PROVIDENCE, R.I. (WPRI) — When the Rhode Island Interscholastic League announced earlier this month that some winter sports games could resume, some student-musicians were left wondering, “When is it our turn?”

Now the Rhode Island Music Education Association (RIMEA) is renewing calls to state leaders to consider allowing student musicians to have in-person practices and performances.

For budding musicians like Zachary Fulford, a 17-year-old trumpet player at Warwick’s Toll Gate High School, the COVID-19 restrictions being placed on band and chorus practice don’t make sense when stacked up against those currently in place for sports.

“I feel like as a musician with both band and chorus, it’s kind of unfair that we’re being left out of this when closer contact sports like basketball are still being integrated in school,” he said.

The impact of the restrictions on music education are stark, according to David Neves, the advocacy chair for RIMEA.

“In the spring there were over 25,000 students in our schools singing and playing instruments every week,” Neves told 12 News. “This year unfortunately that is down to about 7,000. That’s a 70% reduction.”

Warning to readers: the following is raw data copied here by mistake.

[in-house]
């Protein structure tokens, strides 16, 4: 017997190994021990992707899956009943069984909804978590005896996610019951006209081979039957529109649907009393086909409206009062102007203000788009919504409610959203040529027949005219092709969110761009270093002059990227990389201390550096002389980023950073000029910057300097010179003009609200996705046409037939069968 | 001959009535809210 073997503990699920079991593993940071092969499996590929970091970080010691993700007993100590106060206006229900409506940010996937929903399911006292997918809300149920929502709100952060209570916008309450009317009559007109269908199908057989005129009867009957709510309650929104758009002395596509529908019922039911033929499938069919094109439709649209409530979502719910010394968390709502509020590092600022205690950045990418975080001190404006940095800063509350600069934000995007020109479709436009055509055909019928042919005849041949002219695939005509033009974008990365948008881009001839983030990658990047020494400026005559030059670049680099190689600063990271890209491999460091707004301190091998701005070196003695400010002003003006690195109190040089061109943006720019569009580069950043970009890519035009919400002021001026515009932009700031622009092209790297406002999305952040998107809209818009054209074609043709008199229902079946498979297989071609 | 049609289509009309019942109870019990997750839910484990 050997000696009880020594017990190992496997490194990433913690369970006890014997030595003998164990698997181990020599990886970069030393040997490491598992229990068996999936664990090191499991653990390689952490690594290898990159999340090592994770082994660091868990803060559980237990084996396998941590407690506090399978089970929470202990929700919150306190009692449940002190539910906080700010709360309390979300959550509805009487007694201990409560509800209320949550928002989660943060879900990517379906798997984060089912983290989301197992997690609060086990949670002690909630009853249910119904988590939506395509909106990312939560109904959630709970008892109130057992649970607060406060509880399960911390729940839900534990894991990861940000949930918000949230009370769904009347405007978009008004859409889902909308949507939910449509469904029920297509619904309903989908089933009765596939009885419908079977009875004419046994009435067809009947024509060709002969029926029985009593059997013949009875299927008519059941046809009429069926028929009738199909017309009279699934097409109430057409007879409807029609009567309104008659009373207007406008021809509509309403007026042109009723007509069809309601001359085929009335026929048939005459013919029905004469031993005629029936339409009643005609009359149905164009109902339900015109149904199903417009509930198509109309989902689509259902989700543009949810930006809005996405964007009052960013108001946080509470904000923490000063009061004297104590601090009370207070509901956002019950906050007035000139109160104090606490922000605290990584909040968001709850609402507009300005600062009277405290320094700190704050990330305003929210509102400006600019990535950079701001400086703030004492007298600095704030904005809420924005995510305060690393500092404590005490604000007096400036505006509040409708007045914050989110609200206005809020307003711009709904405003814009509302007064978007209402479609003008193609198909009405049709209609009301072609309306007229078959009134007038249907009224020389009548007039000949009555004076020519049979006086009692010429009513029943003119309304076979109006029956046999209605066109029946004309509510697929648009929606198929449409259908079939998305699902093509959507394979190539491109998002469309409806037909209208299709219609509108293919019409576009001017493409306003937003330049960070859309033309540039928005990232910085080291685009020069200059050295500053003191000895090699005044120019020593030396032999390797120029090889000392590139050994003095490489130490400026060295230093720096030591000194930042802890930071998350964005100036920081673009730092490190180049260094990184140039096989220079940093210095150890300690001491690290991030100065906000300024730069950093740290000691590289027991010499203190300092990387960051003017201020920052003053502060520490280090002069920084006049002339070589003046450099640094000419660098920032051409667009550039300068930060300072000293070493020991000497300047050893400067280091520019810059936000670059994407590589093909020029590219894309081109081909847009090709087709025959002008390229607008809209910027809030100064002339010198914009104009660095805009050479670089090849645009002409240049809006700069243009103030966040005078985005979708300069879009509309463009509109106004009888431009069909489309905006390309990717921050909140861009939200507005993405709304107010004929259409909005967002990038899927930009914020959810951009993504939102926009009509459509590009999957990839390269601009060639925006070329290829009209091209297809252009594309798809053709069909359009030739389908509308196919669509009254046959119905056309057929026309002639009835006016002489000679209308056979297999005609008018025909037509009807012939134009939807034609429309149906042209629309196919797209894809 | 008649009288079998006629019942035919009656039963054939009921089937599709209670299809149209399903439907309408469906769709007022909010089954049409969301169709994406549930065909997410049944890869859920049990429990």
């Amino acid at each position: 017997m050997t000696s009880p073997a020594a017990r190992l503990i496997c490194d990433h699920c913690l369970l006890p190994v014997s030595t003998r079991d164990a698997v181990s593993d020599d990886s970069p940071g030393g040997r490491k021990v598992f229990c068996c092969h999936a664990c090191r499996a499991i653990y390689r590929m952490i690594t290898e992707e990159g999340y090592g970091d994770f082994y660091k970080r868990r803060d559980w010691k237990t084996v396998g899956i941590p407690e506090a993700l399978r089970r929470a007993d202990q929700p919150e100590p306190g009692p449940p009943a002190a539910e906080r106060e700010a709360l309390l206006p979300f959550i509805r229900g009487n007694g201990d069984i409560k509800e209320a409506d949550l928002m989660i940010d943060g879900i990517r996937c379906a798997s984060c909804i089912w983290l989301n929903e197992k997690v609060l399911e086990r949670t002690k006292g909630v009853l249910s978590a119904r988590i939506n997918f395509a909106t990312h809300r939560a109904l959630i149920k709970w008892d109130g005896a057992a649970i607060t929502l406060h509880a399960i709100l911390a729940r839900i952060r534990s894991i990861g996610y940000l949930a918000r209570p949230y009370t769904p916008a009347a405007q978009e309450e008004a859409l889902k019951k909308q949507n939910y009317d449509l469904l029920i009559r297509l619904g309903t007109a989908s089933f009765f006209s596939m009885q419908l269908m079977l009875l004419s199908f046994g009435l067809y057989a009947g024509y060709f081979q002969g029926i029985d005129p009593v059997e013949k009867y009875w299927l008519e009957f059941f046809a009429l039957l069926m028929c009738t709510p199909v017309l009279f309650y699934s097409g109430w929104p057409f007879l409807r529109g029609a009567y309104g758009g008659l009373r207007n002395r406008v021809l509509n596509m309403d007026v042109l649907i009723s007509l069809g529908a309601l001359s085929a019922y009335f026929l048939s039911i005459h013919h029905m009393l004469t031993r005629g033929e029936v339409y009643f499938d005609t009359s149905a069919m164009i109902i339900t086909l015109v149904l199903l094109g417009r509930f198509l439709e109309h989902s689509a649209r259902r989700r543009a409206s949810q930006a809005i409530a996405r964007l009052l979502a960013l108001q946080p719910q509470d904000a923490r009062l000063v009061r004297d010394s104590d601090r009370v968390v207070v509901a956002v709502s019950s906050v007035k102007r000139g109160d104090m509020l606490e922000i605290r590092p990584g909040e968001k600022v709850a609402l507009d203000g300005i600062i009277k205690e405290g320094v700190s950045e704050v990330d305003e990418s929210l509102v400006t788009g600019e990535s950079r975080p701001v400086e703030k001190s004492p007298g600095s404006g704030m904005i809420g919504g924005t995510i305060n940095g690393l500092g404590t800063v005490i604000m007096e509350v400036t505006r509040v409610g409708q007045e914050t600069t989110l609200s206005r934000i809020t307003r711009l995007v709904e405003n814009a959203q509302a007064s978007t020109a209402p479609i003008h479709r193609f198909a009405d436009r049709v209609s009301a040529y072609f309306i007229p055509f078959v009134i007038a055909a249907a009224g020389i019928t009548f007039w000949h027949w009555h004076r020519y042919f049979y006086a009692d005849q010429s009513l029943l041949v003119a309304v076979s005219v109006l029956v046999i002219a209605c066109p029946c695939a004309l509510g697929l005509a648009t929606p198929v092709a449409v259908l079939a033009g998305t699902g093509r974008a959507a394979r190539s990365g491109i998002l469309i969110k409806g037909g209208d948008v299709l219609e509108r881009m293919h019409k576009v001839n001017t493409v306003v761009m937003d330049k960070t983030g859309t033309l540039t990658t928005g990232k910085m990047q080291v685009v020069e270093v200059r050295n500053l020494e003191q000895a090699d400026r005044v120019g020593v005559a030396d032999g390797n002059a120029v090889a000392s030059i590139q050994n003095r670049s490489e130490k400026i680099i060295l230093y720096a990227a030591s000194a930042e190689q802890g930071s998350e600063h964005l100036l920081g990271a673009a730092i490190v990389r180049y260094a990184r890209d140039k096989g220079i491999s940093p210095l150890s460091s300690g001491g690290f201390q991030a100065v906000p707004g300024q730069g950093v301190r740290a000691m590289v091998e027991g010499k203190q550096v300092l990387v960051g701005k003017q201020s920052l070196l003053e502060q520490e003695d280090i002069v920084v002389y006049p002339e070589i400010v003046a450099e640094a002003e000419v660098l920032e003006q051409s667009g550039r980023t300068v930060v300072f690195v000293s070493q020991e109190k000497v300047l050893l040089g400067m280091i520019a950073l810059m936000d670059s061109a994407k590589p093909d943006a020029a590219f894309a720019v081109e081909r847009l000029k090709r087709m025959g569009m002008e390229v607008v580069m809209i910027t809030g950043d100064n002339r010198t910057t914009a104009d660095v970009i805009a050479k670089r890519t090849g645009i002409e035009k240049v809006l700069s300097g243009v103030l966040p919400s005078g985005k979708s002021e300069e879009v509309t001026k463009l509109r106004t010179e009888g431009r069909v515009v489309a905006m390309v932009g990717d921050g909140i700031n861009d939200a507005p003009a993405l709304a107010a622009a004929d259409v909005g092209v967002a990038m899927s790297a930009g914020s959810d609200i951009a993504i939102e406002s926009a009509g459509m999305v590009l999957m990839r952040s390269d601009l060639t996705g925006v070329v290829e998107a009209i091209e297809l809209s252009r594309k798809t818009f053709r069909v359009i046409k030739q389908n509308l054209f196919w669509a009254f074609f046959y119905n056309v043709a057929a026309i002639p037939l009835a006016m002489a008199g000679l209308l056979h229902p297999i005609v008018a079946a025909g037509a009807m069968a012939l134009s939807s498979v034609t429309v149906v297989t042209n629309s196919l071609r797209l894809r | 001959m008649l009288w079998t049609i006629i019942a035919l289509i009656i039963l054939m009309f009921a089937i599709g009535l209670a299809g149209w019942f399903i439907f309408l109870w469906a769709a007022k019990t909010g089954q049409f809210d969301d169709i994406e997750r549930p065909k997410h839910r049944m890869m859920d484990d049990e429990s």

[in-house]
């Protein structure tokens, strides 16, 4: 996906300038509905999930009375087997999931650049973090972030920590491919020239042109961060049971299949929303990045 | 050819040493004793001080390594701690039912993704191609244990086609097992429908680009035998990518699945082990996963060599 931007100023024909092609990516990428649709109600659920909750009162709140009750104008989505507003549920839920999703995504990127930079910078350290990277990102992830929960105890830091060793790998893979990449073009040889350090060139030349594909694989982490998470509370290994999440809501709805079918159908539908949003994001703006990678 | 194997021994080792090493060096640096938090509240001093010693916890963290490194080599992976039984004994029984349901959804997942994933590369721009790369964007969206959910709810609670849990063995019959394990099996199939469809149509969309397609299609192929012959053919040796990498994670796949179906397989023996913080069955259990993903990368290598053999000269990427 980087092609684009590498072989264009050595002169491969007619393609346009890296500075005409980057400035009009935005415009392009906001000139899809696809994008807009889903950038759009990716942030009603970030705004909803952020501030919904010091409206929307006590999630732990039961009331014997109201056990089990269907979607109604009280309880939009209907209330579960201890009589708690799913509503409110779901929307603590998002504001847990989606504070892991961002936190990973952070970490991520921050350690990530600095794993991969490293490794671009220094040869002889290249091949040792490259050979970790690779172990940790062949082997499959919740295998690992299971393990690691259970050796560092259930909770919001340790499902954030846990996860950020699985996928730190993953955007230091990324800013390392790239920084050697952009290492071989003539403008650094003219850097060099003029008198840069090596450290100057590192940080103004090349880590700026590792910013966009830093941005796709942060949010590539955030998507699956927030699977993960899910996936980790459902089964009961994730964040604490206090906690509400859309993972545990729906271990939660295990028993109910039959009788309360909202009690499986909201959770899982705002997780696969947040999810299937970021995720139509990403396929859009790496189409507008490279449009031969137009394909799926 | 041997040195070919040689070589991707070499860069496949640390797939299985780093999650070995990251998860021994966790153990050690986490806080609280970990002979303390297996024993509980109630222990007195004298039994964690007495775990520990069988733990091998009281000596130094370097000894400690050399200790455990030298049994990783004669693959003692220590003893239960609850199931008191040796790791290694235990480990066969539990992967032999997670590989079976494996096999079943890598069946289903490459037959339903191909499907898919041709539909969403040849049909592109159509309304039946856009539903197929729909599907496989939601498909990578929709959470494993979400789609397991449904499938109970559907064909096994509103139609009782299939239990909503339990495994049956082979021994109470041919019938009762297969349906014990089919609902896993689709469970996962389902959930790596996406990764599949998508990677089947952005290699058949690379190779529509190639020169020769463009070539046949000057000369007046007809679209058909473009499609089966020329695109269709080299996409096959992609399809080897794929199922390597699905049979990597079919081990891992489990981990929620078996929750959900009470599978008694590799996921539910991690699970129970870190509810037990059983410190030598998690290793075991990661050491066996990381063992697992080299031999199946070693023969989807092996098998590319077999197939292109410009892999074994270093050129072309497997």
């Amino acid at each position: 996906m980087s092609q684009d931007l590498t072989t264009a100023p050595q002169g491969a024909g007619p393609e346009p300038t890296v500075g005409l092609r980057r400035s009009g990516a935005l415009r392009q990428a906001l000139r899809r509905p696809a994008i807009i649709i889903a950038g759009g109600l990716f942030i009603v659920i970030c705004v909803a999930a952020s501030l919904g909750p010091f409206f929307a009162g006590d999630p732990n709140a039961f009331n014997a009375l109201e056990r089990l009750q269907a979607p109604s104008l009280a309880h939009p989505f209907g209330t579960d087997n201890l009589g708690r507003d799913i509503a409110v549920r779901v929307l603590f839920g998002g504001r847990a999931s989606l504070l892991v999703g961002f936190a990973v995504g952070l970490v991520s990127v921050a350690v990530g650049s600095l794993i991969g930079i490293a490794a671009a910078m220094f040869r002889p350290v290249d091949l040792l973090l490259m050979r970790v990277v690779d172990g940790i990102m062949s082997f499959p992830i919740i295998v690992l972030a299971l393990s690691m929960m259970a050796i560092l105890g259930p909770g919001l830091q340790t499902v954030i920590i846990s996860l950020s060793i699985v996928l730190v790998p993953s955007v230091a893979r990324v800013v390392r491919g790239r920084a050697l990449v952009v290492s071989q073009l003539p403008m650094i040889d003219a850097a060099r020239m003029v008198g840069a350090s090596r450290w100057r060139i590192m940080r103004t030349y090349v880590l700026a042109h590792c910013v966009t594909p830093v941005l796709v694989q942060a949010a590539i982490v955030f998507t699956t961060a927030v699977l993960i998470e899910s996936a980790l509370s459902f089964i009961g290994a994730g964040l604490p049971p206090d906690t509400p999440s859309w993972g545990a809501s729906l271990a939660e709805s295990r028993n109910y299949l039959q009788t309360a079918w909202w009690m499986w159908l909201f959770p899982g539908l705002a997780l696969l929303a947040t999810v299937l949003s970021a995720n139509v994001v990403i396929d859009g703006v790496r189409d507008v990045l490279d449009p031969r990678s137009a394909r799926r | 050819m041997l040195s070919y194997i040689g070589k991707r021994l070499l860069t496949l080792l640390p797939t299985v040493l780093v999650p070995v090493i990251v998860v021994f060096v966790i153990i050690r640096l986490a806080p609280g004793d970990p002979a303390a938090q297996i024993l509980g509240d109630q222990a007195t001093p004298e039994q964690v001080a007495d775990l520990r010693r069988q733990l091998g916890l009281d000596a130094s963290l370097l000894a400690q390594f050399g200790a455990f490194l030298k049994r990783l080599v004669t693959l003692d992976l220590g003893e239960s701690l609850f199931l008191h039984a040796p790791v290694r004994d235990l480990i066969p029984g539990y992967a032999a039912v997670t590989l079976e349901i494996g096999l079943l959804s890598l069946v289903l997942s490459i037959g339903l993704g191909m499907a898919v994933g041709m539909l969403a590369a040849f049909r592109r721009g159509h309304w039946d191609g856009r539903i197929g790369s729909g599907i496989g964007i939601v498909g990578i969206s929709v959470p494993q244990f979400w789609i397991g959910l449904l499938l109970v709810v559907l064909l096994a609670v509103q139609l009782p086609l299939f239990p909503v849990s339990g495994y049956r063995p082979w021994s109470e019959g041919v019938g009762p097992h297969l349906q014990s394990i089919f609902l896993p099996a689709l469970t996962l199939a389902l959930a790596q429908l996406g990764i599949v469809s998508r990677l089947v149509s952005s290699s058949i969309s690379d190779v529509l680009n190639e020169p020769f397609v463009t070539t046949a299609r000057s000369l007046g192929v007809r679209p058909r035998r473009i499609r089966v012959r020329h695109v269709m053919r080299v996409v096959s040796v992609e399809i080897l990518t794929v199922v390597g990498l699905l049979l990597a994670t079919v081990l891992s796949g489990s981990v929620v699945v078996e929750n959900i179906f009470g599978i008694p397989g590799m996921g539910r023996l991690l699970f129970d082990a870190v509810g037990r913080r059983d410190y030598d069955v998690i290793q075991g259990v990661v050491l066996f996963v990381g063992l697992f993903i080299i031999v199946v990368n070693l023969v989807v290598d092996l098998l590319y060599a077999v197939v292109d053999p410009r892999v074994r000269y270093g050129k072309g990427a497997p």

He said it doesn’t have to be that way.

“You know it’s time to give that same attention to our musicians,” he said. “For our student musicians, this is their sport for many of them, and this is their connection with school.”

The state’s guidelines for band and chorus practices and performances haven’t changed since June, when the Department of Education released a guide to reopening schools in the fall of 2020.

“It is recommended that activities such as chorus and any group band rehearsal or performance be suspended or occur virtually,” the guide reads. “If schools choose for them to happen in-person, students and staff should be at least 14 feet apart, and the chorus size should not be greater than the stable group size for high schools where students are not in stable groups. It is recommended to establish student groups that are consistent with class or bus groups whenever possible.”

While Neves said some school districts are allowing in-person practices, others are not, leading to inequities. He said updated guidance from the state would help ensure that all students have access to the music education they seek.

Neves believes it’s possible to have students safely practice closer together than the current requirement of 14-feet if they wear masks and take breaks. The R.I. Department of Health said it has received RIMEA’s communications and is reviewing their requests.